Shofar Buying Guide
A ram's horn shofar or Yemenite shofar from HaSOFER: a unique and significant gift that will long be remembered by the bar mitzvah boy or other person receiving it!
All ram's horn and Yemenite shofars sold by HaSOFER are made in Israel, certified kosher by HaSOFER's rabbinical supervisors and checked by our staff for quality of sound and ease of use. Each shofar bears a numbered kashrut certification sticker.
Where do shofars come from?
Traditional ram's horn shofars are made from the horns of sheep while Yemenite shofars are made from the horns of kudu antelope. Kudu are found almost exclusively in eastern and southern Africa. These true horns, unlike the antlers of deer, have a bony core that is actually an extension of one of the bones of the animal's skull. The specialized layer of skin that covers this core of bone contains the protein keratin that makes the horn, and later the shofar, extremely tough and durable.
No two animal horns look alike and no two shofars sound exactly the same. As the ram and kudu grow older, their horns get larger and become more and more twisted into a curve or even a spiral, especially with rams. Horns of older rams often form two or three complete loops. Larger ram's horn shofars are more difficult to get today due to widespread animal diseases and stringent veterinary requirements of the Israel Health Ministry which oversees their import.
Types of shofars:
Classic twisted ram's horn shofars are by far the most common shofar in use by Jews of all backgrounds. HaSOFER's classic shofars come in your choice of smooth-polished or natural horn finish. Most shofars are light in color, but HaSOFER also has a large stock of black shofars in most sizes, made from the black horns of black rams.
Flat ram's horn shofars, used commonly by German and Moroccan Jews, have a unique flat, straight shape with upturned end.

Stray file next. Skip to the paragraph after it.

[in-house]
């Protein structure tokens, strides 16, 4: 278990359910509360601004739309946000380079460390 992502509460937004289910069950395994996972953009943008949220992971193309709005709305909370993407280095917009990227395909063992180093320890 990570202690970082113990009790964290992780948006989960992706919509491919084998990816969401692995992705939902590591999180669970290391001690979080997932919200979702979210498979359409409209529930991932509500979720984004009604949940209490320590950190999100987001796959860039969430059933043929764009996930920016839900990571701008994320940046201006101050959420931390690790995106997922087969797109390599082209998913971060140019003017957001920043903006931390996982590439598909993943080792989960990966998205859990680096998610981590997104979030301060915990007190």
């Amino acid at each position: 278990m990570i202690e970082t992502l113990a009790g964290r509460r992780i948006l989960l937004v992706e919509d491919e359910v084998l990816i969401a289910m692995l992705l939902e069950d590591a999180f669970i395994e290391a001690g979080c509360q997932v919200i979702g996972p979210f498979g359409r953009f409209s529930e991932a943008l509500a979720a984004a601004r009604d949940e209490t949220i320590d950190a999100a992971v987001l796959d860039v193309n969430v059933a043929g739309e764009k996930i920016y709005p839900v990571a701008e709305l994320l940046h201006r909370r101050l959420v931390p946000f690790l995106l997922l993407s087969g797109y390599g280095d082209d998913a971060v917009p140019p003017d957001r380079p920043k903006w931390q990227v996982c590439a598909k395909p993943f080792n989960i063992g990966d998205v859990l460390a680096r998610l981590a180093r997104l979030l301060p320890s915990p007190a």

Bavli shofars have a natural unfinished ram's horn finish and a very deep sound. Bavli shofars are commonly used by Iraqi and Iranian Jews.
Yemenite shofars, made from the horns of kudu antelope, are very long, with a characteristic spiral shape.
How are shofars made?
To make a ram or kudu horn into a shofar, the horn must be drilled out from one end to the other. The hole drilled is small in diameter at the mouthpiece, but most of the thickness of the rest of the horn is completely hollowed out until the very end. Drilling out the horn to create the shofar must be done with great care. Any hole made in the side of the shofar renders it non-kosher.
Since most ram and kudu horns when cut off the animals are twisted or even completely looped around, the horn is first heated in boiling water to make it pliable. It is then stretched until it is straight enough to be drilled. Once the drilling is completed, the shofar is twisted into the familiar curved or spiral shape and either left in its natural state or polished. Decorations are sometimes added to the shofar, most commonly silver or painted leather coverings. However decorations that cover any of the surface area of the shofar also render it non-kosher: such shofars serve as decorative pieces only.
The critical mouthpiece area of the shofar remains kosher even if the opening is very close to one edge. This can happen during the drilling if the shofar shifts to one side or the other due to the condition of the bone. Sometimes the drilling process leaves the shofar's mouthpiece rough or with small pieces of loose bone flaking off. You can smooth out this area of your shofar with careful, light sandpapering.
Never soak a shofar in olive oil or any other oil or liquid as this may damage it. Some people recommend rinsing the inside of the shofar with vinegar or arak, but if you do so clean out the liquid immediately to avoid permanently damaging the shofar.
The length of a shofar has no bearing on whether or not it is kosher! The only difference between a child-size shofar and adult sizes mini through super is the shofar's total length. All are kosher and can be used for Rosh HaShannah. The smaller sizes are popular with soldiers, people who are traveling, or those visiting the bed-ridden or hospital-bound. Larger size shofars are deeper in sound. Adult sizes medium and large are the most popular for synagogue shofar blowing use.
The larger the finished shofar, the larger the raw horn required to make it. Since kosher animals with very large horns are rare and these larger horns are more difficult to make into shofars, prices of the larger shofars are much greater than those of the smaller ones.